You probably don't want to hear it, but the Federal Reserve's cheap money policy has pushed the price of assets back into bubble territory. When I say "assets" I'm speaking of the two big ones: housing and stocks.
Let's start with the stock market.
There is more than one way to measure how expensive stocks are.
Public valuations for Internet and related hot tech companies are, once again, unjustifiably sky high. LinkedIn’s (LNKD) price-to-earnings ratio is 942. Guidewire Software’s (GWRE) P/E is 782. Amazon’s (AMZN) is 632. Netflix’s (NFLX) is 245. Facebook’s (FB) is 116. Twitter (TWTR) has a $30 billion market cap with no earnings and whopping price-to-sales multiple of 44.This indicator alone should give a person pause. But there are two other indicators you need to consider as well.
#1) Wall Street is pushing profit-less IPO's at the highest level since the peak of the Dot-Com bubble.
There is also another point of concern: duration of the stock bull market.
So is it really a radical suggestion to say that we are overdue for a severe stock market correction/crash?
I should note that there other bubbly indicators that will directly effect stocks and housing. Consider corporate debt.
“Five years after excessive debt propelled a housing-market collapse into a financial crisis and recession, similar bets are being placed across the U.S…..Leverage is getting back to where it was precrisis,” said Christina Padgett, head of leveraged finance research at Moody’s Investors Service…Housing
Total corporate-bond debt has grown to nearly $6 trillion, up 59% since 2007, the year before the financial crisis……Leverage by companies rated investment grade has risen 20% since 2010 … about 6% higher than in 2008, according to J.P. Morgan Chase
How can housing prices be "bubbly"? The idea is crazy, right?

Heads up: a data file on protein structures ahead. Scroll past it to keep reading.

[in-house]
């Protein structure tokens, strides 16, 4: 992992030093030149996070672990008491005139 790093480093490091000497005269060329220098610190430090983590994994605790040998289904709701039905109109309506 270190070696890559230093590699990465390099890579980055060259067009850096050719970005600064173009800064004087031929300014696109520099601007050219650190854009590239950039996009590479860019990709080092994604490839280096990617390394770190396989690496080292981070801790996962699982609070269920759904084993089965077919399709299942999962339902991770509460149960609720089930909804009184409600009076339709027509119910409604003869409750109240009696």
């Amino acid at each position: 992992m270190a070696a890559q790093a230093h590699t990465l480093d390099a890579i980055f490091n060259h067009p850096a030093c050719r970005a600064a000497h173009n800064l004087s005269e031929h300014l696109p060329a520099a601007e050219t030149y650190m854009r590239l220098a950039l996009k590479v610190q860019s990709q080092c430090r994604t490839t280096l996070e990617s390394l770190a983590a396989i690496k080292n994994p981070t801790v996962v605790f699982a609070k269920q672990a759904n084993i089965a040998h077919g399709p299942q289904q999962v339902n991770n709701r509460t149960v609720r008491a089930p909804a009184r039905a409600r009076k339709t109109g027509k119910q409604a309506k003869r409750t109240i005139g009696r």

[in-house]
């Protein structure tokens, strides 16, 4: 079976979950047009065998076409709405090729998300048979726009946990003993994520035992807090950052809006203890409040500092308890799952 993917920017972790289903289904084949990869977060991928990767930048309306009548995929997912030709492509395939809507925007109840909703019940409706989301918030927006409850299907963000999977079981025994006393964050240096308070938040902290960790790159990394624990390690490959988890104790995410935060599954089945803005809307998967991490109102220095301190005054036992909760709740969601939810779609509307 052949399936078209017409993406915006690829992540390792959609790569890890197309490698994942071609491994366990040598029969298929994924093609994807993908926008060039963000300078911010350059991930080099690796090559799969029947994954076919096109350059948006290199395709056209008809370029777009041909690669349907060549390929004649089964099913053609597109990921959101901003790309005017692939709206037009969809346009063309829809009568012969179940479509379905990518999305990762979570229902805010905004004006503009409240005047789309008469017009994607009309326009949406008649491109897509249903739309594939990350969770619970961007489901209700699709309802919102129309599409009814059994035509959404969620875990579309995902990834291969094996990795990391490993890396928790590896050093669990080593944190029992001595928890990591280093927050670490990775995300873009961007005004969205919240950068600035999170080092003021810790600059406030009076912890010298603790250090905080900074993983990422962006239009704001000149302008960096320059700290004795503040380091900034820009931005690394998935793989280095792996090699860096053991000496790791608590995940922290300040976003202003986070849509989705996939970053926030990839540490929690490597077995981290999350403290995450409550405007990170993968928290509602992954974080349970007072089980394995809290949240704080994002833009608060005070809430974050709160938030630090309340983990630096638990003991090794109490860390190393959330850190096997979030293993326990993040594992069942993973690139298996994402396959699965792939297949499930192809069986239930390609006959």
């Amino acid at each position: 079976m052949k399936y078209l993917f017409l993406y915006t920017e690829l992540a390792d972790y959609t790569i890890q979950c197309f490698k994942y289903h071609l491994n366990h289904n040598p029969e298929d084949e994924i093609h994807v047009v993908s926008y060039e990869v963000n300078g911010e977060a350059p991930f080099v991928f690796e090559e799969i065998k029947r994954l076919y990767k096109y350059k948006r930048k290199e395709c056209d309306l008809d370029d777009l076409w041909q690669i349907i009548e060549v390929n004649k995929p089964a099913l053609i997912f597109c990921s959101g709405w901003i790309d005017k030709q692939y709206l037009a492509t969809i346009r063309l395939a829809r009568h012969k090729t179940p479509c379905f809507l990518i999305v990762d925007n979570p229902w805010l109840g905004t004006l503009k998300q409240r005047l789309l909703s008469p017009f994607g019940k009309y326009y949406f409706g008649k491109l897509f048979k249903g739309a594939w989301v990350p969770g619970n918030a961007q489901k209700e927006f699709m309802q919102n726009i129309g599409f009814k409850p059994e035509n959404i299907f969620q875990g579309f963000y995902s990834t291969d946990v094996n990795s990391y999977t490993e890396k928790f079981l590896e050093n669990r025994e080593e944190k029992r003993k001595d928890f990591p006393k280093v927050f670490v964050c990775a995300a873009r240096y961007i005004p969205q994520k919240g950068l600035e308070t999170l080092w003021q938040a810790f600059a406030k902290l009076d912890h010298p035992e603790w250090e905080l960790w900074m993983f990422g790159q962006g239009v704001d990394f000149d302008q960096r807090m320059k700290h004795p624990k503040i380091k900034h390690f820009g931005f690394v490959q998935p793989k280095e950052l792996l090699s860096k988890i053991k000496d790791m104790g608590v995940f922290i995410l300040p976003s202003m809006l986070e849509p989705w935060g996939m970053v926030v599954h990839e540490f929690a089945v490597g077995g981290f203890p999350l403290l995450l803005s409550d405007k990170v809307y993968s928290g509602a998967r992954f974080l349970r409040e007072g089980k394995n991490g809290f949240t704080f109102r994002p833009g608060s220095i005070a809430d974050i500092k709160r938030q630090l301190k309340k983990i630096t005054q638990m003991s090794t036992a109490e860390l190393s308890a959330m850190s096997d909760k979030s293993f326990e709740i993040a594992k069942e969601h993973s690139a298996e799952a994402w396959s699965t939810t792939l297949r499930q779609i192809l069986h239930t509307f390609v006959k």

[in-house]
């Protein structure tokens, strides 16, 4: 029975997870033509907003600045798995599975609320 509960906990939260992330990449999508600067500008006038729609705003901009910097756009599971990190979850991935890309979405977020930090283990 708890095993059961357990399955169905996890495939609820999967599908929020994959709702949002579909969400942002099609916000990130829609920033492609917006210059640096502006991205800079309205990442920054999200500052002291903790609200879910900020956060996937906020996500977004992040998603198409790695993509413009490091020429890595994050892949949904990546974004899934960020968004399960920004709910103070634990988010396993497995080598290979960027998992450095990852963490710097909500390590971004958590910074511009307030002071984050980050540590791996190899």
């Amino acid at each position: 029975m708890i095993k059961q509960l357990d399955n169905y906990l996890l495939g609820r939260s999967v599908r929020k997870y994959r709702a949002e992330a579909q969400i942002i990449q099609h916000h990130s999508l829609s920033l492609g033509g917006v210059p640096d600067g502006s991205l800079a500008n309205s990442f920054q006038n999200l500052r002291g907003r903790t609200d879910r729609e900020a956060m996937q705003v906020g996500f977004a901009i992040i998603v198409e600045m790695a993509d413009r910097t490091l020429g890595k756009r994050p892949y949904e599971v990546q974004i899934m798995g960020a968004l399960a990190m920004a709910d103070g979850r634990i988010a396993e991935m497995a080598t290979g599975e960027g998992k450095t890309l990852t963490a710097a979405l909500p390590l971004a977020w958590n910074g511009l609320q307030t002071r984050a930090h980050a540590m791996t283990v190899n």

Maybe not. Consider getting a mortgage today.
Millenials are being priced out of home ownership and student loan debt is one of the reasons.
More than half the homes currently on the market in seven major American metros are currently unaffordable for local residents, and one-third of homes for sale are unaffordable by historic standards.No one can ever accuse Zillow of being anything but bullish on housing. For example, they are trying to get Chinese home buyers to prop up our real estate market. So for them to admit that housing is too expensive is a big deal.
That’s the conclusion from a Zillow analysis of income, mortgage and home value data in the fourth quarter of 2013, which puts to question the regular industry claim that housing is more affordable than ever because of the current price and interest rate levels coming out of the housing crash.
“As affordability worsens, we’re already beginning to see more of the kinds of worrisome trends we saw en masse during the years leading up to the housing crash.
Like stocks, when things get expensive the risks switch to the downside.
So how can home prices be going up if mortgage affordability is dropping? Because of wealthy cash buyers.
Sales of vacation homes are surging again, the result of rising wealth in higher-income households and renewed confidence in the housing market.
The number of second homes acquired for part-time personal use jumped 30% last year to 717,000 homes, according to an annual survey by the National Association of Realtors. The gain was the largest since the association started tracking second-home sales in 2003.
No. But it does mean that there is almost no chance that we will avoid a serious stock market correction before the 2016 election. What's more, housing will soon be topping, if it hasn't topped already. Both of these things will be putting pressure on the banks and the economy in general.